“Very well, let me put this in terms you’ll understand. Brain: smart. Heart: stupid. Spine: very stupid. You: exceptionally stupid.”

(As for why the sudden jump in intelligence, the brain attributes that to catching up on some “actual literature, mind you” during your separation. That, and a significant number of Mentats.)

Occasionally, your stupidity can even result in rather fortuitous coincidences. Inexplicably shouting “ice cream!” at a security bot in Fallout: New Vegas can confuse it so badly that it short-circuits or becomes hackable. At other times, your rudimentary logic manages to — against all odds — arrive at the correct solution. In one of Cain’s favorite “dumb” speech checks in The Outer Worlds, the player can help an Edgewater resident recover from an insidious plague making the rounds by offering the following advice: “You should get really drunk. Alcohol kills germs.”

In The Outer Worlds specifically, opting for a low intelligence provides one unexpected advantage Cain and Boyarsky say they hadn’t really considered before. That “dumb” ending I mentioned at the beginning of this story — wherein I unintentionally doomed humanity by hurling the Hope into the sun — consequentially makes the game significantly shorter, which means that being stupid has since spread among Outer Worlds speedrunning communities as an optimal strategy for shaving off time.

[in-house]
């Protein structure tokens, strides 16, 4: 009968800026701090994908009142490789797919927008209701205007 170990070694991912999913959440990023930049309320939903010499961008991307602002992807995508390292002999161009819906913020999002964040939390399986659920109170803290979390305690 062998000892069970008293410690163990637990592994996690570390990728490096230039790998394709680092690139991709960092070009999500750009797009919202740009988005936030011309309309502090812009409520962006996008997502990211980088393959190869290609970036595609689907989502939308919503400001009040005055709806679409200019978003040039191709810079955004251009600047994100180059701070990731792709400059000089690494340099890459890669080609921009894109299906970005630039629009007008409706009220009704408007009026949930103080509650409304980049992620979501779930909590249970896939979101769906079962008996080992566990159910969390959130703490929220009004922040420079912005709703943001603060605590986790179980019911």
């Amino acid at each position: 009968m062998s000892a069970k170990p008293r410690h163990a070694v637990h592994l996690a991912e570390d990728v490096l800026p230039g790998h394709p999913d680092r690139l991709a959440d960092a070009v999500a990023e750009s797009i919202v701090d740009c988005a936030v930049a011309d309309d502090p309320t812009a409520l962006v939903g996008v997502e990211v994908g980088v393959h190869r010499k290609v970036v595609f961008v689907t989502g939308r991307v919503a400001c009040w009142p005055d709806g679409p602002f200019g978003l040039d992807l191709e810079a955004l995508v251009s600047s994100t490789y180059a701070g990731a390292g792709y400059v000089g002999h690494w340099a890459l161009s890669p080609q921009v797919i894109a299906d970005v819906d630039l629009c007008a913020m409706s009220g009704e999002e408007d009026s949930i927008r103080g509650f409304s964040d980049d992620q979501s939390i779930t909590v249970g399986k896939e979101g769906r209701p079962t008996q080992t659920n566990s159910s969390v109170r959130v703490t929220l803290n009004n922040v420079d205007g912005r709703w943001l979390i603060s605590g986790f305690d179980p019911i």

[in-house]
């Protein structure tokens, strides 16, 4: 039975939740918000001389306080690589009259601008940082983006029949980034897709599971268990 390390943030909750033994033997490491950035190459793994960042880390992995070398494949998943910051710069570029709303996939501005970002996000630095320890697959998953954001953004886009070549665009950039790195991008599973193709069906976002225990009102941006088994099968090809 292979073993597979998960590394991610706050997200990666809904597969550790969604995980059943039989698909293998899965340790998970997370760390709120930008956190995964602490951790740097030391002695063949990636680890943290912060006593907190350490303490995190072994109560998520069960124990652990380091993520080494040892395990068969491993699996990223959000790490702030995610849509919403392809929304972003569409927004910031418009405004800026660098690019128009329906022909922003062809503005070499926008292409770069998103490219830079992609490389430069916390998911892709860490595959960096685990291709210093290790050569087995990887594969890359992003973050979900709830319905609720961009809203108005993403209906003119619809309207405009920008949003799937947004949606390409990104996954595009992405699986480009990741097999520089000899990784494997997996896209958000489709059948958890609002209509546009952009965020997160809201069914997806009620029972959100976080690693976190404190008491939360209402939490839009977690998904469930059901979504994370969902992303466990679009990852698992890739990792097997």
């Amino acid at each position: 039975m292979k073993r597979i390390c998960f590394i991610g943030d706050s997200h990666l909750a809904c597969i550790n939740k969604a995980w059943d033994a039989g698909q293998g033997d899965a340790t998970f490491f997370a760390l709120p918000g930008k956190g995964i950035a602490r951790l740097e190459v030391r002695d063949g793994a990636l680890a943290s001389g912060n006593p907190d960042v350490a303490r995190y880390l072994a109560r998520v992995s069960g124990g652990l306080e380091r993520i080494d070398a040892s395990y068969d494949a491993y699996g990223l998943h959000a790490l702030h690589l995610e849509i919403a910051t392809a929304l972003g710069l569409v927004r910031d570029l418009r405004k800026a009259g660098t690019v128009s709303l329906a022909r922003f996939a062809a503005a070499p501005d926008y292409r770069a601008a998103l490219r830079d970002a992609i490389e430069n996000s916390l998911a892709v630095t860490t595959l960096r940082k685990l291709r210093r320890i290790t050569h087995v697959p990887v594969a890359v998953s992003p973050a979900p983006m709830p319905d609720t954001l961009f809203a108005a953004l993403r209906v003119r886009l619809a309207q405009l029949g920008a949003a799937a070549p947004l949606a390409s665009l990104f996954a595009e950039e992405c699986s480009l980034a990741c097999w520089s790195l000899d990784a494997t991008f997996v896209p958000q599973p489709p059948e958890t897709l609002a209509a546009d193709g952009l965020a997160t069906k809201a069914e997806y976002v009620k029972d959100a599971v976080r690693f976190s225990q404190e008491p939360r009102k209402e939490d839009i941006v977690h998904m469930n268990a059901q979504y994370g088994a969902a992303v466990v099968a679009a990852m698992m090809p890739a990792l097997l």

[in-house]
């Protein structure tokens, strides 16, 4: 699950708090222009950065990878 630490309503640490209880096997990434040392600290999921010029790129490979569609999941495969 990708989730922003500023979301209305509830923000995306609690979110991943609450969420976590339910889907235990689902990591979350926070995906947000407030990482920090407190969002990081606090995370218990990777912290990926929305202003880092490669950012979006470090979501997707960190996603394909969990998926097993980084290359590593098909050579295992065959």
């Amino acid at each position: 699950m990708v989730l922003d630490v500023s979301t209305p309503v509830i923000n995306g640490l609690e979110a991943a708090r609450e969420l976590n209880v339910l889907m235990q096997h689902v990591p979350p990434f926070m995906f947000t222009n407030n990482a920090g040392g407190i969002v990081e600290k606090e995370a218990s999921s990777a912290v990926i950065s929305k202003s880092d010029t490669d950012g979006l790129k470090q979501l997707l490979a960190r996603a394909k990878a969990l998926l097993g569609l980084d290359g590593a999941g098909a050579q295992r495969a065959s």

“Overall, in terms of just simply going for the fastest time [in The Outer Worlds], the dumb ending is the way to go,” CreeperHntr, a speedrunner who beat the game in just 12 minutes using this method, told Polygon in a Twitter direct message. And while Fallout 4 may lack a full-blown “dumb” mode, players have found an homage to the tradition, the “Idiot Savant” perk, surprisingly useful as well. “You’re not stupid. Just … different,” reads the perk’s description; when equipped with it, the player receives a significant experience multiplier for random actions, with the probability of triggering this based on how low their intelligence stat is. The result, as one Reddit user broke down, is that pairing the Idiot Savant perk with a pitiably low intelligence can be a viable strategy for leveling up a character quickly.